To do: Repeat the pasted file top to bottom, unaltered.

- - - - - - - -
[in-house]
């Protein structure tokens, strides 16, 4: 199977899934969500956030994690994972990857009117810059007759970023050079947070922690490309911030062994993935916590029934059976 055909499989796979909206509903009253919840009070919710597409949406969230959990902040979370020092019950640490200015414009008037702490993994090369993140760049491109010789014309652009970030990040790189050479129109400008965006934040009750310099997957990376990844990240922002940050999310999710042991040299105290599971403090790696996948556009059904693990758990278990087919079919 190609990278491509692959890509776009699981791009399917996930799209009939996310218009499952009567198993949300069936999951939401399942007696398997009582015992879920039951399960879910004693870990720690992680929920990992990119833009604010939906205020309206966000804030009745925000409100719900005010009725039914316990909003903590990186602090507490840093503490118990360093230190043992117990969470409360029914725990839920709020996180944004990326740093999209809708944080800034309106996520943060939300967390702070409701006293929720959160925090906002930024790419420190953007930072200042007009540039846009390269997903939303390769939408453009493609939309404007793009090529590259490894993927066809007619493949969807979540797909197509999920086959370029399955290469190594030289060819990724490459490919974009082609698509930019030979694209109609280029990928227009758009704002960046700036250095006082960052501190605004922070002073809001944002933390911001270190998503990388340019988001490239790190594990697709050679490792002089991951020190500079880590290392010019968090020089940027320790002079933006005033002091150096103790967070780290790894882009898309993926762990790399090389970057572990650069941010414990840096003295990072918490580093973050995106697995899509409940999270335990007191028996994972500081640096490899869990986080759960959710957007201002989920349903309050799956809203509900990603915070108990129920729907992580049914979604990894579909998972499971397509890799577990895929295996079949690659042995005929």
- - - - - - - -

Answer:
[in-house]
């Protein structure tokens, strides 16, 4: 199977899934969500956030994690994972990857009117810059007759970023050079947070922690490309911030062994993935916590029934059976 055909499989796979909206509903009253919840009070919710597409949406969230959990902040979370020092019950640490200015414009008037702490993994090369993140760049491109010789014309652009970030990040790189050479129109400008965006934040009750310099997957990376990844990240922002940050999310999710042991040299105290599971403090790696996948556009059904693990758990278990087919079919 190609990278491509692959890509776009699981791009399917996930799209009939996310218009499952009567198993949300069936999951939401399942007696398997009582015992879920039951399960879910004693870990720690992680929920990992990119833009604010939906205020309206966000804030009745925000409100719900005010009725039914316990909003903590990186602090507490840093503490118990360093230190043992117990969470409360029914725990839920709020996180944004990326740093999209809708944080800034309106996520943060939300967390702070409701006293929720959160925090906002930024790419420190953007930072200042007009540039846009390269997903939303390769939408453009493609939309404007793009090529590259490894993927066809007619493949969807979540797909197509999920086959370029399955290469190594030289060819990724490459490919974009082609698509930019030979694209109609280029990928227009758009704002960046700036250095006082960052501190605004922070002073809001944002933390911001270190998503990388340019988001490239790190594990697709050679490792002089991951020190500079880590290392010019968090020089940027320790002079933006005033002091150096103790967070780290790894882009898309993926762990790399090389970057572990650069941010414990840096003295990072918490580093973050995106697995899509409940999270335990007191028996994972500081640096490899869990986080759960959710957007201002989920349903309050799956809203509900990603915070108990129920729907992580049914979604990894579909998972499971397509890799577990895929295996079949690659042995005929």